SmokeDrive - How Can You Stop Smoking?
We all know smoking is bad for you so why do we do it? Often it’s two things: habit and addiction. It’s mental and physical.
Habit is a the first part in that we start smoking at a young age, having one for breakfast, then with colleagues outside, then one with lunch, then out with colleagues and then a couple in the bar with friends or at home. To break the habit you must want to do it. See our ChangeDrive which shows you how to break an old habit and create a new one.
Secondly is the nicotine addiction. Your body will crave for nicotine therefore you need support and substitute to wean yourself off the nicotine.
That’s it. Simple – or is it? We all know what happens to our new year’s resolutions; easy to say, hard to maintain.
Let’s stop for a moment and look at some hard facts connected to smoking.
These facts are taken from the HNS Digital publication on Statistics on Smoking, England, 2018 [PAS], dated 3 July 2018, which is a National Statistics publication.
hospital admissions in 2016/7 attributable to smoking
deaths attributable to smoking in England in 2016
is the number of prescription
items dispensed in England
in 2017/18 attributed to smoking
was the Net Ingredient Cost (NIC) of all prescription items used to help people quit smoking in 2017/18.
Adult Smoking Habits in Great Britain: 2017
The Office for National Statistics released their paper: “Annual data on smoking habits by adults, including the proportion of people who smoke, demographic breakdowns, changes over time, and use of e-cigarettes. To see this click here. Some key points are shown below.
Younger people are more likely to be smokers
Adults classed as routine or manual workers are more likely to smoke then managers and professional people.
Also people with degrees are less likely to smoke (8%) as opposed to people with no formal qualifications (28%).
Chart showing smoking by region
By age, 25-34 year olds are more likely to smoke, and the biggest reduction is in 18-24 year olds.
Smoking is bad for your health
Why should I quit?
Stopping smoking is the single best thing you can do for your heart health, and the good news is that the risk to your heart health decreases significantly soon after you stop.
Smokers are almost twice as likely to have a heart attack compared with people who have never smoked.
By quitting you’ll be improving your own health by dramatically reducing your risk of coronary heart disease, stroke and a variety of cancers. You’ll feel better, and have more money to spend on other things that you enjoy.
How does smoking damage your heart?
Smoking increases the risk of developing cardiovascular diseases, which includes coronary heart disease and stroke.
• Smoking damages the lining of your arteries, leading to a build up of fatty material (atheroma) which narrows the artery. This can cause angina, a heart attack or a stroke.
• The carbon monoxide in tobacco smoke reduces the amount of oxygen in your blood. This means your heart has to pump harder to supply the body with the oxygen it needs.
• The nicotine in cigarettes stimulates your body to produce adrenaline, which makes your heart beat faster and raises your blood pressure, making your heart work harder.
• Your blood is more likely to clot, which increases your risk of having a heart attack or stroke. Take a look at our cardiovascular disease page to find out more about blood clots and the damage they can do to your body.
When non-smokers breathe in second-hand smoke – also known as passive smoking – it can be harmful. Research shows that exposure to second hand tobacco smoke is a cause of heart disease in non-smokers, which means you could be harming the health of your children, partner and friends.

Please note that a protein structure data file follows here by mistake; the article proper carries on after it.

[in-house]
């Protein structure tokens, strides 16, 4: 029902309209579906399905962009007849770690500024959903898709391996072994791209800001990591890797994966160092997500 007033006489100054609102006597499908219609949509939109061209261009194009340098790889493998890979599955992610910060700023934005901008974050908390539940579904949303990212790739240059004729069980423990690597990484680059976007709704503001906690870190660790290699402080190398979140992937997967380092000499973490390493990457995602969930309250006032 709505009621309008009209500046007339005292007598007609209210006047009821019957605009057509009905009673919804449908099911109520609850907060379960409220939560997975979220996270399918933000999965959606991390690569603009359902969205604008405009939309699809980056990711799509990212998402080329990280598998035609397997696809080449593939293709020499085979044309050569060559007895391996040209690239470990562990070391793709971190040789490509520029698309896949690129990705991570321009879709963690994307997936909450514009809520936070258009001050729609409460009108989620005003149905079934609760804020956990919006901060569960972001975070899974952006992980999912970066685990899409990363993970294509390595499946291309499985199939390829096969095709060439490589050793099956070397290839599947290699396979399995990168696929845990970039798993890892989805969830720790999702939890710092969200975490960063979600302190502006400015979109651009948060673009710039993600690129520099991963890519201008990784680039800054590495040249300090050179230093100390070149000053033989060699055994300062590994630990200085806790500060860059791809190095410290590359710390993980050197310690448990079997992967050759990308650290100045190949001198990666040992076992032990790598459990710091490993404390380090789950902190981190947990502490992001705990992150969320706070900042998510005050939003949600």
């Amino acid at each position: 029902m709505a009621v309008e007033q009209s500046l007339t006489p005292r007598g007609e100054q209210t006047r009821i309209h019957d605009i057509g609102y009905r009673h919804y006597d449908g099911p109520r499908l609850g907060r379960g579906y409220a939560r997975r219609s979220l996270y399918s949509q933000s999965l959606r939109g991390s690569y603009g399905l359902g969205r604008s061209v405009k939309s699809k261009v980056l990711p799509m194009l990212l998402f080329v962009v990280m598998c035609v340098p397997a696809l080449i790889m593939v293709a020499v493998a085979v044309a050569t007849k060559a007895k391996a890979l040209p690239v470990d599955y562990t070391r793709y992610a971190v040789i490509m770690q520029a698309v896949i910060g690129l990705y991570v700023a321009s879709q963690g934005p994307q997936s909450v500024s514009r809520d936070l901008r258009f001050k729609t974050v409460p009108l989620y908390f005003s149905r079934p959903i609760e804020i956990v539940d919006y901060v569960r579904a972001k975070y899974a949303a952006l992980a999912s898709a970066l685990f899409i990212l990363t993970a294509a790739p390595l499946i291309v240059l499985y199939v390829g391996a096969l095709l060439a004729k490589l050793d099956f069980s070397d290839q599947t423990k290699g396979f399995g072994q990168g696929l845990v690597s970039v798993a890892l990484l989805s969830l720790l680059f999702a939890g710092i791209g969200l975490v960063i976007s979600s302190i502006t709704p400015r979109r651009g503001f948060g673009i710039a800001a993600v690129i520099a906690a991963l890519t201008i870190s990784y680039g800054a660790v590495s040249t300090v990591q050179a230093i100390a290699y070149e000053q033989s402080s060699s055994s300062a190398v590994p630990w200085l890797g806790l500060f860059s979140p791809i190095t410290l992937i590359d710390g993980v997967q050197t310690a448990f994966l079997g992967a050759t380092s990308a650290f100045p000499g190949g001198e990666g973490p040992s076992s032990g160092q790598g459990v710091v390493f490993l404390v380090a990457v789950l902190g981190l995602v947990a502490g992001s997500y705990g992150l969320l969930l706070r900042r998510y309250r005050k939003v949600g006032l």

Reasons smoking is bad for you
Most people think it’s the nicotine that’s bad for you. It isn’t – although it’s addictive it’s the other chemicals in tobacco smoke that are more harmful.
The impact of smoking on your health
Smoking is the leading cause of preventable illness and premature death in England, with about half of all life-long smokers dying prematurely, losing on average around 10 years of life. In 2016 alone, there were around 78,000 deaths attributable to smoking, representing 16% of all deaths across the UK.
Smoking and Heart Disease
Smoking and heart Disease
This video from British Heart Foundation describes the link between smoking and heart disease. If you smoke, you’re more than twice as likely to have a heart attack than someone who doesn’t.
Have you the will power to stop smoking yourself or do you need support or perhaps move to the less harmful vaping alternative
Giving up smoking covers 3 areas; social, physical and mental
- Social – socially or at work we congregate in a group [becomes a type of club] in the designated smoking areas. How do you pull away from the smoking group? Take up vaping is a possibility.
- Physical – Nicotine is very addictive and stopping smoking requires you to wean yourself off nicotine using the many substitutes on the market.
- Mental – what do you do with your hands or put in your mouth to replace a cigarette. You need to replace these physical habits with something else.
Click the button on the back to see more information and YouDrive’s view!
Public Health England showed what works in terms of stopping smoking
NHS Smokefree is aimed at helping you quit smoking
Cancer Research UL have a section on stopping smoking
Hold My Light offer a four step plan to give up, with support and an app
The British Lung Foundation have a section on stopping smoking, but also have a lot of other information about how we can keep our lungs healthy
Download the Clearing The Air booklet from the National Cancer Institute
Download the NHS Digital Statistics on Smoking: England 2018 report
Download the NHS Digital Statistics on Smoking: England 2018 report appendices
Download the NHS Digital Statistics on Smoking: England 2018 report tables